[Content Note: Hospitalization, Cancer, Religious and Political Homophobia]
... the husband who took me to Half Price Books the night before my surgery just in case they took my eReader away from me in ICU as a forbidden electronics device.
... the husband who was there when I woke after my surgery and who stayed by my side, almost without exception, as an anticipated 3-day hospital stay turned into a nightmarish 7-day hospital stay.
... the father who visited me and held my hand in ICU, despite the fact that an hour-long ride on bumpy roads couldn't have been comfortable for him after weeks of chemotherapy and radiation treatment.
... the mother whose first action on walking into the hospital was to fiercely advocate for better care than what I was currently receiving, and who wouldn't leave until I received it.
... the husband who woke once an hour to take me to the bathroom and "turn me" the night they took out my catheter and reduced my drugs such that I needed activity to prevent debilitating stiffness.
... the husband who was still cheerful and full of vibrancy even after days of irregular sleep on a hard, uncomfortable hospital cot in a room where "medicine time" meant lights on, no matter the hour.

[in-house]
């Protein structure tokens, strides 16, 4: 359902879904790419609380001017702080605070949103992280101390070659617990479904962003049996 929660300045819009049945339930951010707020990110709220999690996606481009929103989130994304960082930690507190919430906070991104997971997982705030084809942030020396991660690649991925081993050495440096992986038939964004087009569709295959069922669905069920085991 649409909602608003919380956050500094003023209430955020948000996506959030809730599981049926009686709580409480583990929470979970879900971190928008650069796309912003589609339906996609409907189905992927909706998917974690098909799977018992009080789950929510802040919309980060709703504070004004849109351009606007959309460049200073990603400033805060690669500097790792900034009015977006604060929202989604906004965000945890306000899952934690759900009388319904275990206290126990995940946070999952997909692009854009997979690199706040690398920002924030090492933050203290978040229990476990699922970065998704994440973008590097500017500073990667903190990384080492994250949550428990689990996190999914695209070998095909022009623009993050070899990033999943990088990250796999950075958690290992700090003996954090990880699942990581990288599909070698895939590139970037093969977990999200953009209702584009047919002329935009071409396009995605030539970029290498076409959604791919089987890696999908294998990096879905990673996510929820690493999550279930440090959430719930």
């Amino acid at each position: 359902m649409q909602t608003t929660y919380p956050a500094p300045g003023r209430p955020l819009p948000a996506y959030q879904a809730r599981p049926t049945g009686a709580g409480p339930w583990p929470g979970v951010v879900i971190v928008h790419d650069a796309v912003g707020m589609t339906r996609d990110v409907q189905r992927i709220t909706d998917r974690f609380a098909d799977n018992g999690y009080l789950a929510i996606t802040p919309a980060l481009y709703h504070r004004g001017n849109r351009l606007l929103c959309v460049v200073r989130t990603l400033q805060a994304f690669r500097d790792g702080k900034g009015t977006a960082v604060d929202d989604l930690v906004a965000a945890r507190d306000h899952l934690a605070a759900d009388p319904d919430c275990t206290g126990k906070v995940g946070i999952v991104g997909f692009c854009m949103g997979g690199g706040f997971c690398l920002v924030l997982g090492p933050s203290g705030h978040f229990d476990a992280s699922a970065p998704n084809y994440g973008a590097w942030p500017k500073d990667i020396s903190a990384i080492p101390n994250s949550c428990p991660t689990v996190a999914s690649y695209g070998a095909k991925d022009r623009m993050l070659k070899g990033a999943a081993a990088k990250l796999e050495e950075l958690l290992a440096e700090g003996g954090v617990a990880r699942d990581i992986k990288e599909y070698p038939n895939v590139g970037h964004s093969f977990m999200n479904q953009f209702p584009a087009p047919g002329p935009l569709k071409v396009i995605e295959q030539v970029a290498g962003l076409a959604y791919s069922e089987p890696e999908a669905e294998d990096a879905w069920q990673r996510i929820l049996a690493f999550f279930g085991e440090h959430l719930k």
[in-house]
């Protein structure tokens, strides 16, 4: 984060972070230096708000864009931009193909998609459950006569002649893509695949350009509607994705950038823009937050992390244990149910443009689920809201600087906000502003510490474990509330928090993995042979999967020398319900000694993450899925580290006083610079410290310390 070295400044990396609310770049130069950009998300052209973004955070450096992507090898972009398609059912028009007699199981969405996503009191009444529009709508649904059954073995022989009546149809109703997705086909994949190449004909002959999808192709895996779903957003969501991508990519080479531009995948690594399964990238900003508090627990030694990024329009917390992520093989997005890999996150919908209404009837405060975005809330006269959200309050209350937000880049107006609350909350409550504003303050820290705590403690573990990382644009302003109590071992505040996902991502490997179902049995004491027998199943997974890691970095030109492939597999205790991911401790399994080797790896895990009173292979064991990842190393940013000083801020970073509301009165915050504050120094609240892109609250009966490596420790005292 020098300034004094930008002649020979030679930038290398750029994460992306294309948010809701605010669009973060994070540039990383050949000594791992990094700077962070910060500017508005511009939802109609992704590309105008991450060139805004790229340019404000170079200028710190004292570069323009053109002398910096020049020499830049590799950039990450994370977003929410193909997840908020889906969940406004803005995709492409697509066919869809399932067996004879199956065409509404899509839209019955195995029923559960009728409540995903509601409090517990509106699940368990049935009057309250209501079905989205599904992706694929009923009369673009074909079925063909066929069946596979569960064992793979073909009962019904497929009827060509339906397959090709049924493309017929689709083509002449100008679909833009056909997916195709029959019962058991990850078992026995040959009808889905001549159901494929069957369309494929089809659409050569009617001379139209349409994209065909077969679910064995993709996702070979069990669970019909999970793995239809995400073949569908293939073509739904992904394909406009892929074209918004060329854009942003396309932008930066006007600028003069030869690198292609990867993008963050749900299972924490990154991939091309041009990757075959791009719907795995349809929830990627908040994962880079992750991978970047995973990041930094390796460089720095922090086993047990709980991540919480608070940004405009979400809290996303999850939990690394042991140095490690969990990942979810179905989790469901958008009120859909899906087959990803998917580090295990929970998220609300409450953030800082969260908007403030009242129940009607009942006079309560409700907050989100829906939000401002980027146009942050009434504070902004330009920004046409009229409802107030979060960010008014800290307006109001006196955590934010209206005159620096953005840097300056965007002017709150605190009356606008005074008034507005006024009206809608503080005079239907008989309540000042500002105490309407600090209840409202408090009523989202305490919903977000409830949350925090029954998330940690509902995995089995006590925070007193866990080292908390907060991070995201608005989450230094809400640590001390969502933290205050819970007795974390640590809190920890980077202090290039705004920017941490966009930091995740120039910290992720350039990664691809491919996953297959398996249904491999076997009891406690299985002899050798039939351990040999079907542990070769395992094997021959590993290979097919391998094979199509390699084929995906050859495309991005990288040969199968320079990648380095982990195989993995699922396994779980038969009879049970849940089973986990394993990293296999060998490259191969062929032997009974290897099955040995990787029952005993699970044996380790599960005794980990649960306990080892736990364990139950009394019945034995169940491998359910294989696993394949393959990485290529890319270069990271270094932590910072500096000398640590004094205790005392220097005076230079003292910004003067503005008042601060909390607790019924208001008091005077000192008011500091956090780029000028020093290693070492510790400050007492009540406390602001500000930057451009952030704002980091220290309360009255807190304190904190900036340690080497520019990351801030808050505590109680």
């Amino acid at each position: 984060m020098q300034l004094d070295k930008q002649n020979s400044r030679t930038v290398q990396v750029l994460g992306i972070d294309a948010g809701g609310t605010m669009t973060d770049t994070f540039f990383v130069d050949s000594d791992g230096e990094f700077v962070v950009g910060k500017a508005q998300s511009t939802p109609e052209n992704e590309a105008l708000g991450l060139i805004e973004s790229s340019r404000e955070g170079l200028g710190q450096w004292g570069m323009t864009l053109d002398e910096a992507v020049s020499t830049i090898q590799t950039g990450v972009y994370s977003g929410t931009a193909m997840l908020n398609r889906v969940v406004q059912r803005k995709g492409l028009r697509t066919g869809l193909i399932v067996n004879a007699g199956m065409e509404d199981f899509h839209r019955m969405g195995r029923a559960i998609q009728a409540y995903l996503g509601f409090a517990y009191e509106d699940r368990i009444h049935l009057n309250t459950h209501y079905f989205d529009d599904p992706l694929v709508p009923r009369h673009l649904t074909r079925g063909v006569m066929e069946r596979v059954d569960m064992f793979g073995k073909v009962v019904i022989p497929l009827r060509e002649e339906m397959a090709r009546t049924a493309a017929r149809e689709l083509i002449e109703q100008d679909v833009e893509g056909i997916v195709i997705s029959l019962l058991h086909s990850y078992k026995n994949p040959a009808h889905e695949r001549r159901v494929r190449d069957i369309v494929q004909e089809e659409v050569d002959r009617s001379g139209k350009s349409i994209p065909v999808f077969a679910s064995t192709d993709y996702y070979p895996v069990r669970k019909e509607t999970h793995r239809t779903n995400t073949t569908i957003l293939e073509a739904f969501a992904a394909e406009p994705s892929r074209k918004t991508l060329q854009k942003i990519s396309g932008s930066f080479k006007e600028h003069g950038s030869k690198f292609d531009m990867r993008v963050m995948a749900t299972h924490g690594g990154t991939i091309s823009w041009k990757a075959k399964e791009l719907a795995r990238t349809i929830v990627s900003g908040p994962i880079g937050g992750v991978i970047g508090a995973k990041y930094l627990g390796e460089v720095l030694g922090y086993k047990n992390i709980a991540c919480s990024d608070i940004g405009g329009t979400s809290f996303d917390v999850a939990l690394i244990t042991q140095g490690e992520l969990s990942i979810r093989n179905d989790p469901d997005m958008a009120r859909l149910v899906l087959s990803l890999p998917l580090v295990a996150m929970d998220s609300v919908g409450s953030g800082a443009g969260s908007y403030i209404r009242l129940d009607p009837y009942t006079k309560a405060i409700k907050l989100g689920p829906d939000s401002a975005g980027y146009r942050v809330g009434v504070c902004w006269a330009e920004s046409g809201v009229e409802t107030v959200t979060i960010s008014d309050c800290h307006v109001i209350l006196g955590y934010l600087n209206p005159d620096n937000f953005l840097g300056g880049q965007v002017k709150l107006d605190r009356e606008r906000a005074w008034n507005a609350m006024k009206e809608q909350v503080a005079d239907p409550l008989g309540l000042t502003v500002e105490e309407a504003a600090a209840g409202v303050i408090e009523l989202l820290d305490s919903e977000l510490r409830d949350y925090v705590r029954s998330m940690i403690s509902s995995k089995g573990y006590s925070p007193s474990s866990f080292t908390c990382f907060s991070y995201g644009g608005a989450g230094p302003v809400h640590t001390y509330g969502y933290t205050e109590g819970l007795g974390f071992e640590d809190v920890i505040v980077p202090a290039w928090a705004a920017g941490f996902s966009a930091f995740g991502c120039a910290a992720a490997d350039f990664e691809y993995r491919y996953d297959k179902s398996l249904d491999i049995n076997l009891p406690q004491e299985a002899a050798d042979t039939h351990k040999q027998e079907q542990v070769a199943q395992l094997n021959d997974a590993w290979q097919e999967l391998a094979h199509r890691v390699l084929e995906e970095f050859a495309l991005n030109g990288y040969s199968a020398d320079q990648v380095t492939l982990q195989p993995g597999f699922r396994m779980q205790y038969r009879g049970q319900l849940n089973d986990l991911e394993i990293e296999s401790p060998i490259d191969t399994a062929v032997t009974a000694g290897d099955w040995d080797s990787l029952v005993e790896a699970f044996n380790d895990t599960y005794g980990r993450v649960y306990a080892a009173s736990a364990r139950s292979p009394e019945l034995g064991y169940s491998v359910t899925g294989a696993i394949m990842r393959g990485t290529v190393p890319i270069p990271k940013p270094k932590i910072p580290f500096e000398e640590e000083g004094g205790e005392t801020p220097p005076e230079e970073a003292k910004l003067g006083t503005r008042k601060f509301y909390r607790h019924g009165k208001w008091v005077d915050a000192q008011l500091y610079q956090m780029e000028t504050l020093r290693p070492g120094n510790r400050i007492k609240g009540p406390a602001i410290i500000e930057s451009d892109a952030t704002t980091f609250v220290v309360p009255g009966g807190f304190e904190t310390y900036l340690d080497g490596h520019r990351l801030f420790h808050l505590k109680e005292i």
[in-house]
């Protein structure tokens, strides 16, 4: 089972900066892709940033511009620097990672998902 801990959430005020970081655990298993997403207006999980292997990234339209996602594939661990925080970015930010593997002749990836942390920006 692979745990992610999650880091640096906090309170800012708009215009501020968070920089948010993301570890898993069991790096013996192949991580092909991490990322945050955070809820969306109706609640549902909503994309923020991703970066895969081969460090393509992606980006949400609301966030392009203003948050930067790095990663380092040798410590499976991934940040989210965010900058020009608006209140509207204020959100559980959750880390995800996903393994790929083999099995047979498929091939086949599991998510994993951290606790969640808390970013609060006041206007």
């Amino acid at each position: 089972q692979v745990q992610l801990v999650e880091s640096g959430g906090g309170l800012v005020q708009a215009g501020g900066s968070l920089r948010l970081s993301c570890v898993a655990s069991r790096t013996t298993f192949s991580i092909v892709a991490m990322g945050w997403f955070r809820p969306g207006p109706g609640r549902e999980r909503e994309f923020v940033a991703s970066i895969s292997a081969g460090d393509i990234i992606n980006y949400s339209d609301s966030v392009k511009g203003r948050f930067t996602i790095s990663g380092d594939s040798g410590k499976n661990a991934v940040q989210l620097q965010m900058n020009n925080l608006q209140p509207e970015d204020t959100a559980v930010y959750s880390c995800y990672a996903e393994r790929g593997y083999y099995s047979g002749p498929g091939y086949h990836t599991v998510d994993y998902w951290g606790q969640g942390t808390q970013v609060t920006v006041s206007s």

... the husband who drove home as slowly as he could on the bumpy highway where the difference between 70 mph and 50 mph meant the difference between blood-curdling screams and zombie-moans.
... the mother who visited our house daily to check on the cats, despite the burden this increased on her while taking my father to his daily cancer treatments.
... the mother who also stocked our refrigerator and pantry with food so that my husband wouldn't have to immediately leave me to go shopping as soon as we got home.
... the husband who took vacation days off of work to care for me when his medical leave ran out because I was released from the hospital significantly later than expected.
... the husband who left late for work every day so that I could have my morning shower, with him there making sure I didn't slip, and reaching for me the areas I couldn't.
... the mother who came over in the mornings to give me my walk down the neighborhood block to keep my muscles exercised and to work out the stiffness of being unable to move in my sleep.
... the husband who listened patiently when every word out of my mouth was slow and slurred due to the heavy narcotics I was prescribed from the hospital.
... the husband who came dutifully with wet wipes in hand to wipe my bottom after yet another messy shit (for there are no other kind when on narcotics and laxatives) that I couldn't wipe for myself.
... the husband who left work for extended lunch breaks in order to ensure that I had something to eat for lunch and someone there to feed it to me.
... the father who spoke to me on the phone and kept my spirits up with the special kind of commiseration that only comes from being in the same place of terrible pain.